Principles: Ritual, Sacrifice, the Eternal
Lab Author: Andrea Cetrulo
POST_001: GLASS TOWER MYSTICS
Example: Increasingly across the world, there is a new phenomenon wherein groups of office workers and bankers congregate on glass tower rooftops to practice their own forms of mysticism (yoga, meditation, mindfulness) and get back to business straight after. Sometimes they even feature mainstream DJ's to musicalise their contortions.
Is the 72nd floor of a London skyscraper closer to heaven? What does the renewed interest in mystical practices tell us about future civilisations? Guided meditation sessions on glass tower rooftops; bodies contorting to the beat of clinical electronic music; the ancient smells of Aloeswood and Palo Santo extracted from foreign lands, pre-packaged in glossy cellophane, waiting to inebriate. Why does seeking the invisible, the immaterial, appeal to contemporary part-time mystics? Does the faith in the remedial powers of 'mindfulness' mirror the psycho-pathological distortions of our time, signalling the collapse of a civilisation?
Image: Sunrise Yoga at Sky Gardens, London. Published in Timeout (2019).
POST_002: TRANCE OF THE SEA GODDESS
Example: Every February the 2nd, the Atlantic shores of Brazil and neighbouring Uruguay recede announcing the return of Yemanja, goddess and mother of the sea, who travelled with the Yorubas of West Africa to the Americas accompanying them on involuntary displacements across the ocean. The syncretic deity, partly fish, partly human, mestiza in appearance, is an archetype that resists becoming ossified by way of fluidity, of water and of undulating dance moves that press against the waves. She embodies a futuristic sense of identity which is being constantly renewed and germinated, refuting any rooted historical accounts of culture.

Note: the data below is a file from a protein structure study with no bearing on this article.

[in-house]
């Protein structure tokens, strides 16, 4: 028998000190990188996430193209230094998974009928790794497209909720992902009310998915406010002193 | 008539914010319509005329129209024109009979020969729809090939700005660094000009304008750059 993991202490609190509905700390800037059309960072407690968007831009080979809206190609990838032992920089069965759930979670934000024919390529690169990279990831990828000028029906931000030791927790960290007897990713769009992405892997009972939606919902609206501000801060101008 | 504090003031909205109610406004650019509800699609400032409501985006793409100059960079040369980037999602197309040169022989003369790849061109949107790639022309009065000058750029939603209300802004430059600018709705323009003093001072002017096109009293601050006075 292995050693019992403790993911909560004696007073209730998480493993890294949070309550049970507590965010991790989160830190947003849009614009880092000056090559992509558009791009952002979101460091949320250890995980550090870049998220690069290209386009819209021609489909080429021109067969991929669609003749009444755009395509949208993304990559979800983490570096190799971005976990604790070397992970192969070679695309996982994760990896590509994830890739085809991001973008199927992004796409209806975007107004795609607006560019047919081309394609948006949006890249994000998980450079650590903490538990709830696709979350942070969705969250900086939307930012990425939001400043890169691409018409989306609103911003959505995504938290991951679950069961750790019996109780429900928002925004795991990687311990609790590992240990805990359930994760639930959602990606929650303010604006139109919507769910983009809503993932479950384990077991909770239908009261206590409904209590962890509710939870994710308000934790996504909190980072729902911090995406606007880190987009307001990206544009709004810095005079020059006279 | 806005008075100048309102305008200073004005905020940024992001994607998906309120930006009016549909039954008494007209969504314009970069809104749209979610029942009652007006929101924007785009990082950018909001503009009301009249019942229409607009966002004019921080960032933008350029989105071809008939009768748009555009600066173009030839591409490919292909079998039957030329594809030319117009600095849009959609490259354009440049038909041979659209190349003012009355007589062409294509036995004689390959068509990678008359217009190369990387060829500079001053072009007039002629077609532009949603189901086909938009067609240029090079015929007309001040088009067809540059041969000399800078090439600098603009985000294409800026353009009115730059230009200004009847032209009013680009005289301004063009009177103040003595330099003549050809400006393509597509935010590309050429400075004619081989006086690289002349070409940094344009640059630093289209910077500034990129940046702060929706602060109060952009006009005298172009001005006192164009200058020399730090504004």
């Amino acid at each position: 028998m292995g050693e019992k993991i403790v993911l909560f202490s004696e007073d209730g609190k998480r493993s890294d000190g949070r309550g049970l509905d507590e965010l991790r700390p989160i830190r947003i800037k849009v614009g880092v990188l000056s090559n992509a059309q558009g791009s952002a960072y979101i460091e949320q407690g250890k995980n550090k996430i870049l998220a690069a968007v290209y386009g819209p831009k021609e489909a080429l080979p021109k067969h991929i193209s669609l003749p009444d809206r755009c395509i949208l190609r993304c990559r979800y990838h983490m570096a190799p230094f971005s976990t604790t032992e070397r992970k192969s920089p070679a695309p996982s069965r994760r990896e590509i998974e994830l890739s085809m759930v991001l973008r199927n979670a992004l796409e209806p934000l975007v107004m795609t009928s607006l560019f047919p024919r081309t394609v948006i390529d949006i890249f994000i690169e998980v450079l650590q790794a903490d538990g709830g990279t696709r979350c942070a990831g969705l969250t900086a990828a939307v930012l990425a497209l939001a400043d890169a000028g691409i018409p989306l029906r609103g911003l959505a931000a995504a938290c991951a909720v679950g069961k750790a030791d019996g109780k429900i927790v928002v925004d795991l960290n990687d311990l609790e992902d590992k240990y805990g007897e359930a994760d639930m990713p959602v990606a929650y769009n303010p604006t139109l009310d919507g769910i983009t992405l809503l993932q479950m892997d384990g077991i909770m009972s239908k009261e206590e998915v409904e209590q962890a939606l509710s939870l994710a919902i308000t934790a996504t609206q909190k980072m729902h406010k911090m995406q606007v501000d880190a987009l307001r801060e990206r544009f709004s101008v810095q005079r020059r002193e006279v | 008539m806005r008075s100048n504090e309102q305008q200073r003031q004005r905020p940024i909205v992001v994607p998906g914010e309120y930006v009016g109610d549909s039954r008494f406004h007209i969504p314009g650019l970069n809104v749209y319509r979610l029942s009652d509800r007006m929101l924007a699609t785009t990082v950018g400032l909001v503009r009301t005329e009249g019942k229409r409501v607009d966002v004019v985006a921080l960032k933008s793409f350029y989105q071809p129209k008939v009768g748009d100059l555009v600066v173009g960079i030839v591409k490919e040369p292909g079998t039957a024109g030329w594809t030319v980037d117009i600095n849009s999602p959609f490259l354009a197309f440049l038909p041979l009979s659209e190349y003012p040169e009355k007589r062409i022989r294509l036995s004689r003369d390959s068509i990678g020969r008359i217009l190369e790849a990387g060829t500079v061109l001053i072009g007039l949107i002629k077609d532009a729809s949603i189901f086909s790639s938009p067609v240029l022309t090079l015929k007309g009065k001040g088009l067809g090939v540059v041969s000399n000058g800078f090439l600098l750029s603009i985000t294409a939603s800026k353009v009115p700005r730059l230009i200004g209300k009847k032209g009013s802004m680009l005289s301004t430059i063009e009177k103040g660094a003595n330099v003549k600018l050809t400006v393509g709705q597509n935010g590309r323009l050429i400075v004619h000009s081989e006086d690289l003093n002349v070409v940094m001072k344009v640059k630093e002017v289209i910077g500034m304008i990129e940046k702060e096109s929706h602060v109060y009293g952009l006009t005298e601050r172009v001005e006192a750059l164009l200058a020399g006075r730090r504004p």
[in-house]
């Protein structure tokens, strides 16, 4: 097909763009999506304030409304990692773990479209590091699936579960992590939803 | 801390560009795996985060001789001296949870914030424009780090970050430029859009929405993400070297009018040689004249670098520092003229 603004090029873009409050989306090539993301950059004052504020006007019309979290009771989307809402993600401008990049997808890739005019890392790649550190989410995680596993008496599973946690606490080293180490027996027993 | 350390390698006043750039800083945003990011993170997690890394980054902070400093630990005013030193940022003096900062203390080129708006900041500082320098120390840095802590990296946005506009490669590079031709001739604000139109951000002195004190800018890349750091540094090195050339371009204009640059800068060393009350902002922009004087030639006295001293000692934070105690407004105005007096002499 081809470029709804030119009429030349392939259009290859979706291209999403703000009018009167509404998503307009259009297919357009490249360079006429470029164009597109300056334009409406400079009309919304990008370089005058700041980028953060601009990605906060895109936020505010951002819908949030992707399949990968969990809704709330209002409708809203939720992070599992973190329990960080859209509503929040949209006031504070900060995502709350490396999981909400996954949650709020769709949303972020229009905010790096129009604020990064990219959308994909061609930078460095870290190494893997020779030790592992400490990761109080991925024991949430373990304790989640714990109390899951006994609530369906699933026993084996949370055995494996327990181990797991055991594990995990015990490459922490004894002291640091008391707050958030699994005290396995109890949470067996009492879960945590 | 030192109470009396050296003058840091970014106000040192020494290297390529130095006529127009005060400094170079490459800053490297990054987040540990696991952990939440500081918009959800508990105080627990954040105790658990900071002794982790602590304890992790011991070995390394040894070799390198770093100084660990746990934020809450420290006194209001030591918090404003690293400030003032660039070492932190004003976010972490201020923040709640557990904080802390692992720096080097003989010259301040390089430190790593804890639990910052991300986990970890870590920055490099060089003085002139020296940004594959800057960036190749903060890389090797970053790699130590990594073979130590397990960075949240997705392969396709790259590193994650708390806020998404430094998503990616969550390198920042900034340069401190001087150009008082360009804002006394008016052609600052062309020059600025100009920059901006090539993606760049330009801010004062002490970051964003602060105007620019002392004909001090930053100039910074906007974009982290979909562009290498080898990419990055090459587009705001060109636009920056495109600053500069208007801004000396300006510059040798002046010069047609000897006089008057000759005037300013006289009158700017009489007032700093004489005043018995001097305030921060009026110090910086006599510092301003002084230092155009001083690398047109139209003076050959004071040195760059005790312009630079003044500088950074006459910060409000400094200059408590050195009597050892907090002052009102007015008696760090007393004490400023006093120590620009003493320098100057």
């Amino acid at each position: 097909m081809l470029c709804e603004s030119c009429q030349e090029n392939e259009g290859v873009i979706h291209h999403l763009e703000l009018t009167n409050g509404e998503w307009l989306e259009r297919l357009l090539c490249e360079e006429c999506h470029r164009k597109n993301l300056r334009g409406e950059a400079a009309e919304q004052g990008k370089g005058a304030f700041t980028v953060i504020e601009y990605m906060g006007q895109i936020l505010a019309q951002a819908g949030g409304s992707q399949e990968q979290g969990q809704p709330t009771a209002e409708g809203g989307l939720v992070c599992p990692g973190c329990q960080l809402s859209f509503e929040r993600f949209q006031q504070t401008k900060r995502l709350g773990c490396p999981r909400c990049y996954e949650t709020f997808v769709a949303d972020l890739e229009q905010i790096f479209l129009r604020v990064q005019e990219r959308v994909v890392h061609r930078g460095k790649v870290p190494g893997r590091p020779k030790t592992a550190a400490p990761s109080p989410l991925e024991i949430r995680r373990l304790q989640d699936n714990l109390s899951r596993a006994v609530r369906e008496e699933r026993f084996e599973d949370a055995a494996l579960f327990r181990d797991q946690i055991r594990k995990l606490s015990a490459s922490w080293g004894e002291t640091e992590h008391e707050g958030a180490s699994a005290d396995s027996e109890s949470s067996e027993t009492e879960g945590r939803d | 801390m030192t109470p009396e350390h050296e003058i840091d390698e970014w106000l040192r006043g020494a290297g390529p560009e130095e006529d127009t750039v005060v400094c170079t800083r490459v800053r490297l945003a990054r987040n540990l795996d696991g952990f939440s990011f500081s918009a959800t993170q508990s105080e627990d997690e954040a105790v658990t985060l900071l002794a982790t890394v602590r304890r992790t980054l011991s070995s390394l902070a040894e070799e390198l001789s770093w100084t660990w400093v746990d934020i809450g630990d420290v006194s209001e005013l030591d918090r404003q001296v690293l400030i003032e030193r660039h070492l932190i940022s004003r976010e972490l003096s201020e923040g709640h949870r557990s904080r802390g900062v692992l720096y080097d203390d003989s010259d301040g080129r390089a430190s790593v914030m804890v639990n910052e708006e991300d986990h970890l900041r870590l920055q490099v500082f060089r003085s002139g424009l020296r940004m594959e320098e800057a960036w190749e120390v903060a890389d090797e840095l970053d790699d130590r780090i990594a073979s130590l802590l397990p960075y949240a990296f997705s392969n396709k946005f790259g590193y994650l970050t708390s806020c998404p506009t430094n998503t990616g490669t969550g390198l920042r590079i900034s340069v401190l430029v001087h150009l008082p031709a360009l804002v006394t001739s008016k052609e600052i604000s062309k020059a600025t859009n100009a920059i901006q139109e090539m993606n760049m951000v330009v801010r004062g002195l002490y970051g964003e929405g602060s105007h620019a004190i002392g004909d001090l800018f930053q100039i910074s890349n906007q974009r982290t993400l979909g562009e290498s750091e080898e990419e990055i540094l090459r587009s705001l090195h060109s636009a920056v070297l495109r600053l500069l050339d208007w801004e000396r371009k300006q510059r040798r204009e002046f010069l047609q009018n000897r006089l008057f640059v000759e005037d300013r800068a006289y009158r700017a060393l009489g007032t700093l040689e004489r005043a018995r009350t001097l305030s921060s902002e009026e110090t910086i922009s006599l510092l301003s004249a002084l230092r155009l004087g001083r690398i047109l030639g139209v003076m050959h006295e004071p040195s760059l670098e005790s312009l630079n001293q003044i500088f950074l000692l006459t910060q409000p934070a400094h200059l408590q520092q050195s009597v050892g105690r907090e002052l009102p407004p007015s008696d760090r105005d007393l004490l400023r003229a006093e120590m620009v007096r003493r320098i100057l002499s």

Iaõs, the shamans of the Orishas religion (often homosexual men and elder women) welcome her through performing ritualistic possessions, entering contagious states of trance and delirium: the audience is transfixed too. The swirling figures enveloped in sinuous white robes consume liquors to the sound of incessant drums, inviting anyone who dares witness the spectacle and enter Yemonjas realm of nocturnal secrecy. Yet when daylight comes and the tide is back, those spectators who have offered her their most precious possessions realize that the promise has not been fulfilled and that her secret remains a secret.
POST_003: SUFI SEA BURIALS
Water is a vehicle for movement. It temporarily (or permanently) disfigures and transfigures anything that passes it. Seas have hosted migrational projects and carried the imagination of past and future movements with it. Liquidity, confusion, chaos. Amongst its powers is that of challenging, and often completely eroding our attempts at cementing sedentary architectures in space and in memory, reminding us that nature does not want us.
The erosion of Sufi tombs on the coast of North Africa exemplify this: Atlantic currents sway the saintly bodies buried in these holy places into the murky depths of time. Here, the dissolution of material – the tomb, the body – does not signify a loss of function, given that its capacity relies on performativity and a living tradition of growth rather than on the solidifaction of the a statue or idol.
Example: Moad Musbahi’s research investigates Sidi Ahmad Shashkal, a seaside Sufi tomb in Morocco as an illustration of migration as a social practice, suspending traditional categorisations of cultural heritage and speculating on how the past might be mobilised against the slow erasure of the future.
Image attached. Credit: Sea Burial, Moad Musbahi. Jameel Arts Centre, 2020.